Yorkshire’s Major Races
A number of important Group races, Graded events and top handicaps take place in Yorkshire every year. The top events, though there are many more, include:
|Great Yorkshire Chase||Jumps||Doncaster||January||3-mile premier handicap chase.|
|Lightning Novices’ Hurdle||Jumps||Doncaster||Jan/Feb||Grade 2, two-mile novices’ hurdle.|
|Lincoln Handicap||Flat||Doncaster||March||A major one-mile handicap, the traditional start of the Flat turf season.|
|Dante Stakes||Flat||York||May||Group 2, 1m2f race for 3-year-olds. Considered the top trial for the Derby.|
|Musidora Stakes||Flat||York||May||Group 3. The fillies’ equivalent of the Dante, a top trial for the Oaks.|
|Yorkshire Cup||Flat||York||May||1m6f Group 2, the first quality staying race of the year in the build-up to the Ascot Gold Cup.|
|Thirsk Hunt Cup||Flat||Thirsk||May||A major one-mile handicap.|
|Zetland Gold Cup||Flat||Redcar||May/June||1m2f handicap, a huge betting race.|
|John Smith’s Cup||Flat||York||July||One of the biggest handicaps in Britain, run over 1m2f.|
|International Stakes||Flat||York||August||A major 1m2f Group 1 race, run during the Ebor Festival.|
|Yorkshire Oaks||Flat||York||August||Group 1 event for fillies, run over 1m4f during the Ebor Festival.|
|Nunthorpe Stakes||Flat||York||August||Group 1. Along with the King’s Stand at Ascot, the top 5-furlong race in the country.|
|Great Voltigeur Stakes||Flat||York||August||Group 2 1m4f race, the top trial for the St Leger.|
|Ebor Handicap||Flat||York||August||The biggest handicap in Europe, run over 1m6f.|
|St Leger||Flat||Doncaster||September||The last of Britain’s five Classics. Run over 1m6f for the 3-year-olds.|
|Portland Handicap||Flat||Doncaster||September||5½-furlong handicap, run during the St Leger meeting.|
|Futurity Stakes||Flat||Doncaster||October||The last Group 1 of Britain’s season, run over a mile for juveniles.|
|Charlie Hall Chase||Jumps||Wetherby||Oct/Nov||Grade 2 chase over 3 miles, the first major race of then NH season.|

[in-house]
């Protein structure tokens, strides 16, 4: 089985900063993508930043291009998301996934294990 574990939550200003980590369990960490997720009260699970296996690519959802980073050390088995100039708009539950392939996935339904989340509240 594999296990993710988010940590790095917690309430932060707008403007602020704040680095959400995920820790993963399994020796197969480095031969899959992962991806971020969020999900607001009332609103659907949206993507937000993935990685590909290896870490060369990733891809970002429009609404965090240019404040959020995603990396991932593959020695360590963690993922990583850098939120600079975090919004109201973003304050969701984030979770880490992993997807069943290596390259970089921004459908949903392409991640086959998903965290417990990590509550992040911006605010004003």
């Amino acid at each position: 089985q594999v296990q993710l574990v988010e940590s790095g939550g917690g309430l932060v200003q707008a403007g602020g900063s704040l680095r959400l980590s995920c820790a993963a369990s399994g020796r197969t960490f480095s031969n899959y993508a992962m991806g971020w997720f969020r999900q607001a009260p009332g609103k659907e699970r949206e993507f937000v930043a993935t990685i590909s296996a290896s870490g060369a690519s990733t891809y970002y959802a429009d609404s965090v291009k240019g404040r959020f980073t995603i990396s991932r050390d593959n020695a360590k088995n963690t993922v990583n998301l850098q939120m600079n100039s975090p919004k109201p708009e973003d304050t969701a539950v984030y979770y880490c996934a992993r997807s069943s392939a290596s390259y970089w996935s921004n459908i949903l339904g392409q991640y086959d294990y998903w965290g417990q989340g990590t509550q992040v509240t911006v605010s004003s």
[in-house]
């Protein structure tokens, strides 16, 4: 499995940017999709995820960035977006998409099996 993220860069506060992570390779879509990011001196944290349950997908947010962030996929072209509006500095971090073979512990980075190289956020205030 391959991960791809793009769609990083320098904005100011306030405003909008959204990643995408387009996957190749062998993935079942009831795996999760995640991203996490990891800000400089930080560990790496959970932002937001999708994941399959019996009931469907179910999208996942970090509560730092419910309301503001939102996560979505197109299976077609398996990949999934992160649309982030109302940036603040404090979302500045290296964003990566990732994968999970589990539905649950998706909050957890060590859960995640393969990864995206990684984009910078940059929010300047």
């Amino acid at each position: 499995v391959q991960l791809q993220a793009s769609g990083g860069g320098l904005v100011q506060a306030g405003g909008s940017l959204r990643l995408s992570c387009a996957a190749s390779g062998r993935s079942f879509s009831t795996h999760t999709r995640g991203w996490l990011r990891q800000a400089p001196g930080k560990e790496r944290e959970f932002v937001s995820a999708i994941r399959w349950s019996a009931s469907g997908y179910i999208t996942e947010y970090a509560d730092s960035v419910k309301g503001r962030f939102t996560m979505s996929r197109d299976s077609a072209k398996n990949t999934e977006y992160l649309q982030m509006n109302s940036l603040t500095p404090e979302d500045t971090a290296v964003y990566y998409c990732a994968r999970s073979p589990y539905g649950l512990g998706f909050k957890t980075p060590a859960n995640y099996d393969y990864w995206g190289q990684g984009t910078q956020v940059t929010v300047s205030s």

|Rowland Meyrick Handicap Chase||Jumps||Wetherby||December||3m1f handicap chase, run over Christmas time.|
How Has Racing Changed Over the Years in Yorkshire?
Organised breeding and horse racing in Yorkshire goes back to around the 1500’s. In 1595, a racecourse at Doncaster appeared on a map for the first time. In 1619, the earliest known rules of racing were drawn up at Kiplingcotes.
The world’s oldest Classic race, the St Leger, was run in Yorkshire for the first time in 1776.
Middleham began to attract more and more trainers and stud farms, and the area is still a major training centre to this day housing trainers such as Charlie Johnston and others. Malton also became an important training area.
Wetherby Racecourse opened its doors in 1842 and more professionally run racecourses followed around the county.
These days, five of Britain’s Group 1 races are run in Yorkshire; two at Doncaster and three at York. One of those races, the Juddmonte International at York, is very often rated as one of the top few races in the world yearly.
Famous Courses in Yorkshire to Have Closed Down
Yorkshire, like all parts of the country, has had its share of changes when it comes to racecourse venues. On the whole, most of Yorkshire’s racecourses have been around for a very long time.
These used to be part of the programme however, but are now closed:
|Hambleton Racecourse||1911||The Hambleton Plateau was considered the best natural plateau in the country.|
|Hull Racecourse||1909||Raced from 1751 to 1909. Racing in the area is now held at Beverley.|
Other less formal or organised racecourses also came and went.
The lack of known racecourses to have closed in Yorkshire it testament to how important the sport is in this part of the world, and of course how successful it is.